Within the next decade, farming as we know it is expected to be revolutionized by the use of self-driving tractors and robots that can perform time-consuming tasks now done by humans.
Sales of major farm machinery have been in a continued slump amid weak prices for key crops such as corn and soybeans, but the ever-present need to control farm costs and increase output will eventually drive farmers to adopt autonomous technologies.
"They (farmers) are a pretty cautious bunch, which is understandable," said Kraig Schulz, co-founder and CEO of Autonomous Tractor Corp., a small private company based in Minnesota that is developing AutoDrive technology for tractors. Its technology is aimed at turning existing tractors into semi-autonomous machines.
Experts say the first wave of autonomous tech in ag will go primarily to higher-value crops, such as tree nuts, vineyards and fresh produce. Also, some suggest that the big tractors could be replaced with self-propelled autonomous implements, such as sprayers in row crops, orchards and vineyards or with other robotic equipment for other specific tasks on the farm.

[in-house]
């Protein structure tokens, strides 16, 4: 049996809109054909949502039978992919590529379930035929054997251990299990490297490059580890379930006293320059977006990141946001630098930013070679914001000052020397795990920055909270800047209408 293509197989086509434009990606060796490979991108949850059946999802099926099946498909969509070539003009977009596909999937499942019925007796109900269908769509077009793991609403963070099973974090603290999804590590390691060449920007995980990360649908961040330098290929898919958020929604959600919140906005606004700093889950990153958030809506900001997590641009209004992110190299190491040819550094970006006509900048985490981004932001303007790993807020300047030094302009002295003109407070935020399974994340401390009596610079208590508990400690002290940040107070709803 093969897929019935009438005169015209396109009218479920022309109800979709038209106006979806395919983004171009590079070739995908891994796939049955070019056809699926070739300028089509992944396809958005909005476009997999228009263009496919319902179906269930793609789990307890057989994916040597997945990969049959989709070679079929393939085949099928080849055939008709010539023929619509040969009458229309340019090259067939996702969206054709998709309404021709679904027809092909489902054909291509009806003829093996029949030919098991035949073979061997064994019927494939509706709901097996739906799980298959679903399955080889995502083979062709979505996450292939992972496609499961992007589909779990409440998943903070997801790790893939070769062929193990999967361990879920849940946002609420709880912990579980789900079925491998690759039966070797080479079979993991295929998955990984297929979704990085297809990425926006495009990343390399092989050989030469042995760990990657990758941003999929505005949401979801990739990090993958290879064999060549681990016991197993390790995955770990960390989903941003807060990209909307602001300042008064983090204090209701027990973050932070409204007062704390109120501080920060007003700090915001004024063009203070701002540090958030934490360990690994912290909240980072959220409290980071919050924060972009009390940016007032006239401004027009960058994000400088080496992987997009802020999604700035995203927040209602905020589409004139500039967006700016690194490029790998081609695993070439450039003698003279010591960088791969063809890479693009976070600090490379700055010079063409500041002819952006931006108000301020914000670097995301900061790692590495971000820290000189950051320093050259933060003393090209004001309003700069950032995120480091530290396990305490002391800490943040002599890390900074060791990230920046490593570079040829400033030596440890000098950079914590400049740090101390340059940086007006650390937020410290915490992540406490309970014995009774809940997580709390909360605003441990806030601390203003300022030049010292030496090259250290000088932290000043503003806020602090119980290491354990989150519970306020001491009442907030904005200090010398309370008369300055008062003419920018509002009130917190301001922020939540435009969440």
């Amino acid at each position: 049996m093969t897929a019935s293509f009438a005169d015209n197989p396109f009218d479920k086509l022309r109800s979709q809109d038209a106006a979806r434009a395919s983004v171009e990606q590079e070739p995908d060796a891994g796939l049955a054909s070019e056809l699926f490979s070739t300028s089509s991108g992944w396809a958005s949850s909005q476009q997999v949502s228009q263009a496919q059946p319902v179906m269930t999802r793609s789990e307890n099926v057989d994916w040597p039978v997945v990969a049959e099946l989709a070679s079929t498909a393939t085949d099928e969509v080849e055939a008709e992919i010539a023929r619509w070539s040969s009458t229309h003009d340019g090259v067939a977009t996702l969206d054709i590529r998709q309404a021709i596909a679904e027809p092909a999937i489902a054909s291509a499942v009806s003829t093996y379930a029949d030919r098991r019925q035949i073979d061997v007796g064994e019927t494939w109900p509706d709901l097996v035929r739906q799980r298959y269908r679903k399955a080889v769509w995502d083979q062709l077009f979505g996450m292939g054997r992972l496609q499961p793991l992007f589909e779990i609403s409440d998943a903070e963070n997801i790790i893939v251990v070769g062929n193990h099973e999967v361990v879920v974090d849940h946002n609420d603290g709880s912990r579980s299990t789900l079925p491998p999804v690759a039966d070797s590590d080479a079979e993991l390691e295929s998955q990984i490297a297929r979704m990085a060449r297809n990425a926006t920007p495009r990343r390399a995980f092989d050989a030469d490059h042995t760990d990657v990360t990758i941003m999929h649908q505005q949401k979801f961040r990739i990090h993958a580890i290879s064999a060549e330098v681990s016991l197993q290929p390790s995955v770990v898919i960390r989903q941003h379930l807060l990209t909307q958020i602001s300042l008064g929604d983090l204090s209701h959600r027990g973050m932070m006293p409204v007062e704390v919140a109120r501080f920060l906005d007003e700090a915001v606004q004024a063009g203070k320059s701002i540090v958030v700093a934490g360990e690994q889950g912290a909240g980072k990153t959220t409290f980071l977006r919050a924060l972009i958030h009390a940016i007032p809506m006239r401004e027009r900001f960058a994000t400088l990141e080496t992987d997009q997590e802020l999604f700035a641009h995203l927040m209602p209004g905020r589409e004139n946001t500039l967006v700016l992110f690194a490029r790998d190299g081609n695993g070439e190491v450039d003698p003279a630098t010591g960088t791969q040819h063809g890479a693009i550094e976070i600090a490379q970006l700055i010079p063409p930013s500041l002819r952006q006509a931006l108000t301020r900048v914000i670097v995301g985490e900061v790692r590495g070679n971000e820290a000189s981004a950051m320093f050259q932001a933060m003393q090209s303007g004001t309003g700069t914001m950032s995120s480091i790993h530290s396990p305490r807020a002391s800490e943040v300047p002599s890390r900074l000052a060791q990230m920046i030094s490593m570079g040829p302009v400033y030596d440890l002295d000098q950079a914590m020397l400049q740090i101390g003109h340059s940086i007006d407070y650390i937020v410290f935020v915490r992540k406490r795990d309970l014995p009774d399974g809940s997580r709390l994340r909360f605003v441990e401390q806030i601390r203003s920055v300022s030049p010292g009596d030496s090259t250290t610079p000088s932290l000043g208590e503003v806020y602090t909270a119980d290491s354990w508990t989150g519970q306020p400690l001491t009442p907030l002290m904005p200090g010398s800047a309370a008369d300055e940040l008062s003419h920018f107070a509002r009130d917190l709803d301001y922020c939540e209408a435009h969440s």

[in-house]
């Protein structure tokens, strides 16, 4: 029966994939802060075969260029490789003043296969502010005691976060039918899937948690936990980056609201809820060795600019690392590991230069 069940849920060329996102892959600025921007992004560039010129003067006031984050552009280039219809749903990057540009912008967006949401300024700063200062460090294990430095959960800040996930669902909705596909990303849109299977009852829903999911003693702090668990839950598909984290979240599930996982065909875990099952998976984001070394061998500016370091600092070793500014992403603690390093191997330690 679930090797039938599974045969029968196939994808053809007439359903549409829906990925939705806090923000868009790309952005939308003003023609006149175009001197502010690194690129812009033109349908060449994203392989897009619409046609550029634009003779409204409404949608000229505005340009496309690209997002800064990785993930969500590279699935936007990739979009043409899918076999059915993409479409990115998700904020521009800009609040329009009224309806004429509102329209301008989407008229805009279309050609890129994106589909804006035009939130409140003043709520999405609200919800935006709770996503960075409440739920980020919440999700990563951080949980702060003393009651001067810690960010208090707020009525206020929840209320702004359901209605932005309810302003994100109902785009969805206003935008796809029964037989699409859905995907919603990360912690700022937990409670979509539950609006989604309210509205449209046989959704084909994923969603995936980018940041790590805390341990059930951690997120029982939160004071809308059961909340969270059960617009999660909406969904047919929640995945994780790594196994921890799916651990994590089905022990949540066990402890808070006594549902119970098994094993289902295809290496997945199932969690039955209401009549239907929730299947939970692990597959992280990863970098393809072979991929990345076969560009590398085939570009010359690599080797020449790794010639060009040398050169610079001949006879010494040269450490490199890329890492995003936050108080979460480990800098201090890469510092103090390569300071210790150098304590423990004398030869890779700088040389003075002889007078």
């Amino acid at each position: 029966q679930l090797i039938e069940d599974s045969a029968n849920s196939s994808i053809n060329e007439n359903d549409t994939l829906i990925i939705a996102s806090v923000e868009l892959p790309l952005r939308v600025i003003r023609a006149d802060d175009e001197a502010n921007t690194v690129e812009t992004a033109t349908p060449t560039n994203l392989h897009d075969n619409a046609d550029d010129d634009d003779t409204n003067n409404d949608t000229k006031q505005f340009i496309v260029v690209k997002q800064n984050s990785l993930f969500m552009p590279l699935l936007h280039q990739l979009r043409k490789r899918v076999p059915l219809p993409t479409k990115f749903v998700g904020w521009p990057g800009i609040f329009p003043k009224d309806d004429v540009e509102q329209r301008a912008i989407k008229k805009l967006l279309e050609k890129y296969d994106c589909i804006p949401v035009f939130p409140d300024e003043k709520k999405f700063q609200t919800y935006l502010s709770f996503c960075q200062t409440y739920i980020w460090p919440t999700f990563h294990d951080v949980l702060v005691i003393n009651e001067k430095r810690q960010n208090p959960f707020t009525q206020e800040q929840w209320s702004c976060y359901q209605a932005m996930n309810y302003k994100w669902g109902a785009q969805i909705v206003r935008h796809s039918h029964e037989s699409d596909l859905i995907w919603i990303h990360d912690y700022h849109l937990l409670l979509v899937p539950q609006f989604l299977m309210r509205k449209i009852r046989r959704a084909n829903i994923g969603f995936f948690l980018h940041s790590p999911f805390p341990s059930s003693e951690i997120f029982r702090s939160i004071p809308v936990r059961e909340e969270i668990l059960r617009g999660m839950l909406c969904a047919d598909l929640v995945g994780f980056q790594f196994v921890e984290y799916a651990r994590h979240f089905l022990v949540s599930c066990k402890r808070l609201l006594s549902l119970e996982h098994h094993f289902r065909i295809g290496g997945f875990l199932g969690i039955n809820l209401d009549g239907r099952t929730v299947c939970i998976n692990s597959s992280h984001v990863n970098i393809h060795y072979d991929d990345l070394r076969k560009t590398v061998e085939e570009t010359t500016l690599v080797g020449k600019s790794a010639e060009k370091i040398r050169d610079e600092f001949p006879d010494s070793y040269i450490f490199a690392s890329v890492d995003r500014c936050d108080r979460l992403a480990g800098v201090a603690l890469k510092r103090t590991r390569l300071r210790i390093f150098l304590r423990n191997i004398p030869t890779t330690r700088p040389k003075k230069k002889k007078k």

All told, Goldman Sachs predicts farm technologies could become a $240 billion market opportunity for ag suppliers, with smaller driverless tractors a $45 billion market on its own. Tens of billions could be spent on advanced tech for major farm uses such as precision fertilizer, planting, spraying and irrigation, Goldman predicts.
Rising costs for farm labor and falling costs for self-driving technology also will provide further catalysts for the shift.
On Monday, California Gov. Jerry Brown signed into law a bill giving farm workers in the state — the nation's largest agricultural producer — historic overtime pay.
"This is going to have a serious effect on farming out in California," said Schulz, who expects rising labor costs to be an opportunity for autonomous and even semi-autonomous equipment to replace some of the human labor needed in farming.
"Rising labor costs would certainly be a positive for adoption of automated processes," said Jerry Revich, an analyst at Goldman Sachs.